The founder of NiceHash in the computing rental market was a dark hacker, and the FBI accused him of fraud.

The FBI (FBI) is eyeing a notorious dark hacker.

Matjaž Škorjanc from Slovenia is the founder of the bitcoin mining market NiceHash (computing rental market), charged with extortion and collusion for remote and bank fraud. These allegations were related to his fraudulent acquisition and sale of data on the Cybercrime Forum and the Black Market Darkode.

Crypto

Darkode (aka Dark0de) is operated by orkorjanc under the pseudonym of Iserdo. The site was closed in 2015, when more than 70 people were arrested. However, in the past few months, Darkode seems to have been successfully resurrected.

Together with the other three suspects, Škorjanc was charged with attacking bank accounts and credit card information to steal identity. The victim was allegedly defrauded $4.5 million on the Darkode platform between 2008 and 2013.

This is not the first time Škorjanc has been censored. In 2013, he was sentenced to four years and 10 months in prison for creating malware for the "Mariposa" botnet. The "Mariposa" botnet affects more than 1 million computers. The price of this malware ranges from $500 to $2,000.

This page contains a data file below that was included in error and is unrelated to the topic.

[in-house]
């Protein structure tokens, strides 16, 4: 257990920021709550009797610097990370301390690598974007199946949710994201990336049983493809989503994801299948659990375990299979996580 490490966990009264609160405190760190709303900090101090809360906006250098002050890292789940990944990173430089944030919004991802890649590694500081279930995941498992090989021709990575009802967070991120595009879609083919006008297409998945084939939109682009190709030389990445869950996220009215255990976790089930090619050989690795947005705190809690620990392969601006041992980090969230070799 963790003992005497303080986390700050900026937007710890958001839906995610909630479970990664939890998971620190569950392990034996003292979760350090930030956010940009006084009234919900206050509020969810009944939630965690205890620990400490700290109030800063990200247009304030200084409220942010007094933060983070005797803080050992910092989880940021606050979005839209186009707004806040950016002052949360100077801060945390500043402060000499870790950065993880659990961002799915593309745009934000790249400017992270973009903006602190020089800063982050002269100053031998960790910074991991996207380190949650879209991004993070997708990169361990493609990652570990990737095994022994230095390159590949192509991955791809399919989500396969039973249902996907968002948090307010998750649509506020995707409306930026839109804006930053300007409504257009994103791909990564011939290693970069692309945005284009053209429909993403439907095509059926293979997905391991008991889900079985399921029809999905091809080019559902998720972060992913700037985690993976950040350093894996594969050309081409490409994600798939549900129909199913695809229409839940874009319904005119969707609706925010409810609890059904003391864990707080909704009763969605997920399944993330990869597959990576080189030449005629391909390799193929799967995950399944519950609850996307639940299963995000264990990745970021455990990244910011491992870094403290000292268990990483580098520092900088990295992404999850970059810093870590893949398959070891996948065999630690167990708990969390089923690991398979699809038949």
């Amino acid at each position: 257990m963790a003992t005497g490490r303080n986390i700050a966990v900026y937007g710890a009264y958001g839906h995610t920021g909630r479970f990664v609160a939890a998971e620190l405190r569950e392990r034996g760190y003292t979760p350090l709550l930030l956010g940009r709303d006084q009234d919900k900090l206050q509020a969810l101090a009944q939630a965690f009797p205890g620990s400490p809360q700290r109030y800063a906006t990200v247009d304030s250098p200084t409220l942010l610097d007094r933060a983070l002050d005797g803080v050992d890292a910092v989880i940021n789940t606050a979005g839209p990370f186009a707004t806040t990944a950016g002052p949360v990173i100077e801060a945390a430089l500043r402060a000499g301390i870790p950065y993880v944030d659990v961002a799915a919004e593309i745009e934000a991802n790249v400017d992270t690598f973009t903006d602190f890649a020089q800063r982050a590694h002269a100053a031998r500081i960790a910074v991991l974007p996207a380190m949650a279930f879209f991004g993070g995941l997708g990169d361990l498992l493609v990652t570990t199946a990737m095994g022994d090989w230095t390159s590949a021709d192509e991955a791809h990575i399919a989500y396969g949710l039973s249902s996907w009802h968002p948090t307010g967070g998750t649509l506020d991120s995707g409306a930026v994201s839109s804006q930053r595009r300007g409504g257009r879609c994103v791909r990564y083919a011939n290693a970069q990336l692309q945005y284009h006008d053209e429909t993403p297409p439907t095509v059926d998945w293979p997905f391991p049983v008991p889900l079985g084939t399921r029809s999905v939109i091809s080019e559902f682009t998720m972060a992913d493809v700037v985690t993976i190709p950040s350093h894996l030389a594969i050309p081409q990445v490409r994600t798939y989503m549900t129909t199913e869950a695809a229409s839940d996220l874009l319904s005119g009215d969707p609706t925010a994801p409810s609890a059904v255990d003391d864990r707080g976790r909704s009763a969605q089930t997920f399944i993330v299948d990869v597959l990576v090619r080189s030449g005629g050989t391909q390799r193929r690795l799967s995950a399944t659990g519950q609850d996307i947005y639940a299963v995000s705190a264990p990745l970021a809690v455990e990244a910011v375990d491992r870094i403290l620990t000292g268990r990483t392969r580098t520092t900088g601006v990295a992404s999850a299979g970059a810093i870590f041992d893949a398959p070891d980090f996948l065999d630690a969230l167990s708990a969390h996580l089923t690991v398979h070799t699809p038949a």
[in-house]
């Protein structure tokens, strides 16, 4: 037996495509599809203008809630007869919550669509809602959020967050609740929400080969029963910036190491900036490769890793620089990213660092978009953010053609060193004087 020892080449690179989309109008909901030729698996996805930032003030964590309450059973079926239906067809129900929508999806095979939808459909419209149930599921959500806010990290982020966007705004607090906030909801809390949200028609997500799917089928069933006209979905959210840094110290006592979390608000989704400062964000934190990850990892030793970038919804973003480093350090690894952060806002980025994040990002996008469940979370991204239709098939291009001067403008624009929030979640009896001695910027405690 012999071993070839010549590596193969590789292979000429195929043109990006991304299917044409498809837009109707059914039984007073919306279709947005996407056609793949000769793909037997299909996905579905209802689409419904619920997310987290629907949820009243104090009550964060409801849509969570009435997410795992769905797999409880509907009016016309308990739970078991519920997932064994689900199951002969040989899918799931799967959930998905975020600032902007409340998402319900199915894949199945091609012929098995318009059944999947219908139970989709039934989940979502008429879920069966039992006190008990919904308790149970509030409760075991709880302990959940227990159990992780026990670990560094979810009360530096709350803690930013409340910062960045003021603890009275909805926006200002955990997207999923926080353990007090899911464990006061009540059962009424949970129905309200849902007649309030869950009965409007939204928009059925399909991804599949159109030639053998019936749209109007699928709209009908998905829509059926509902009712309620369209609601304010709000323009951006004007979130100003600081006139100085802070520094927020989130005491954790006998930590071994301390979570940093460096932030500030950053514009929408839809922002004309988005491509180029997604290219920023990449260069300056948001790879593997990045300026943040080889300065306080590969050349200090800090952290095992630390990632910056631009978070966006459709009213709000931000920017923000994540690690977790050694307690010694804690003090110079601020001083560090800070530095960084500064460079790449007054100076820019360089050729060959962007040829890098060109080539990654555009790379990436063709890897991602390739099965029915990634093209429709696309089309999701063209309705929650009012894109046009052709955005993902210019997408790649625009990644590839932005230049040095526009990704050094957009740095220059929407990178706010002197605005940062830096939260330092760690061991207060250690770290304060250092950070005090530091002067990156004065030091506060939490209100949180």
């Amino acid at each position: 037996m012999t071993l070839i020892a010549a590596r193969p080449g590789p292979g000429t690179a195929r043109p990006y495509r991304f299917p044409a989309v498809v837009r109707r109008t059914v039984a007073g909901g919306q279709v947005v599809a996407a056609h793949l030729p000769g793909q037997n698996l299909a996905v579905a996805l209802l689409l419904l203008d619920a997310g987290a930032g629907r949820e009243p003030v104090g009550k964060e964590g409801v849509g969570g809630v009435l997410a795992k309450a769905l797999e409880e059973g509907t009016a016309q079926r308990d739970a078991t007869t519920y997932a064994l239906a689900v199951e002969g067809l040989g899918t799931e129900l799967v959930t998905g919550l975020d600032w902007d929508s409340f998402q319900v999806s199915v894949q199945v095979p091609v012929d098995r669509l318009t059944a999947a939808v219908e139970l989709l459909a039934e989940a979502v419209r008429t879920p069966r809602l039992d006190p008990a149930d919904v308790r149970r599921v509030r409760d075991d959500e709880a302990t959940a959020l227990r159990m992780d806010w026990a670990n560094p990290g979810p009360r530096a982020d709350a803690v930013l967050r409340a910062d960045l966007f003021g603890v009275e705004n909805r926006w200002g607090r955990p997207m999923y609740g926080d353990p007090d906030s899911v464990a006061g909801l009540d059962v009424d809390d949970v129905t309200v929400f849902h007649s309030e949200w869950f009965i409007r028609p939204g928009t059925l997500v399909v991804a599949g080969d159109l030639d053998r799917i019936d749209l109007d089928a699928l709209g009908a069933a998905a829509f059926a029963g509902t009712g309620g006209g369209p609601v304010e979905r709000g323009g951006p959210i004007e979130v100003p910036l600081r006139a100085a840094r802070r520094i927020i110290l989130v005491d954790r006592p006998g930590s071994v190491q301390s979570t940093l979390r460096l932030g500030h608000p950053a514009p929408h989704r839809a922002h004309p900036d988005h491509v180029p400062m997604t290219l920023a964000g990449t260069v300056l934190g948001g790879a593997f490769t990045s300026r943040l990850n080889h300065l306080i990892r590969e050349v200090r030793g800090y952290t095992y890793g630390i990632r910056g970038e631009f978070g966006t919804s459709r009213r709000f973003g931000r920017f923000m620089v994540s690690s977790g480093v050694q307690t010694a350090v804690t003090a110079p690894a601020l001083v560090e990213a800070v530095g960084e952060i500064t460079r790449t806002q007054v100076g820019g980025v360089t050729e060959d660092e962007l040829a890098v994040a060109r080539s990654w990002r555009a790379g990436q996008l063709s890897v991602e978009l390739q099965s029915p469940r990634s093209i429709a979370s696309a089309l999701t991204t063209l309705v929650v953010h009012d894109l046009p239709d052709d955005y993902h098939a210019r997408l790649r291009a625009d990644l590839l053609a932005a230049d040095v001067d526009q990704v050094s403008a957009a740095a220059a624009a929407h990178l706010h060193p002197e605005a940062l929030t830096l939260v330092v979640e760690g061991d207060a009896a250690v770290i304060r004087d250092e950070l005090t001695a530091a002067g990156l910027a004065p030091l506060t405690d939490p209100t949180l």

Škorjanc founded NiceHash with Marko Kobal in 2014. This platform is used to connect users who need to rent and rent computing power to help them cryptocurrency mining.

In December 2017, NiceHash was stolen 4,700 bitcoins, which was worth $64 million. Shortly after the attack, the company's marketing director Andrej P. Škraba said it was "a highly professional and complex social engineering attack."

Also charged with Škorjanc was an American, a Spaniard and another Slovenian. The indictment was announced last Sunday. Law enforcement agencies have issued arrest warrants for Škorjanc and another Slovenian Mentor Leniqi. Both are currently at large.

The establishment of NiceHash in orkorjanc has been a constant suspicion in recent years. Because the platform provides computing lease services, many perpetrators will get a lot of computing power for 51% attacking some PoW currencies with lower market value, which has caused the community to worry about 51% of attacks.

In February of this year, some users found that the platform once held 70% of the calculation power of Dash, and expressed concern. At the time, NiceHash pointed out in the announcement that the power lease can be used to launch 51% of attacks, and can also be used to support a cryptocurrency attack against 51% of attacks:

“NiceHash gives every small-scale and insecure blockchain project a choice, making these blockchains more secure by leasing power. If you think a network has been attacked (although this type of behavior is very complicated, And you need certain skills and resources), then you can solve this type of attack through NiceHash to further ensure network security."

In any case, computing lease is a highly controversial area. At present, only enough computing power can be invested in the corresponding currency to ensure the security of the network.

As of press time, NiceHash did not respond to this.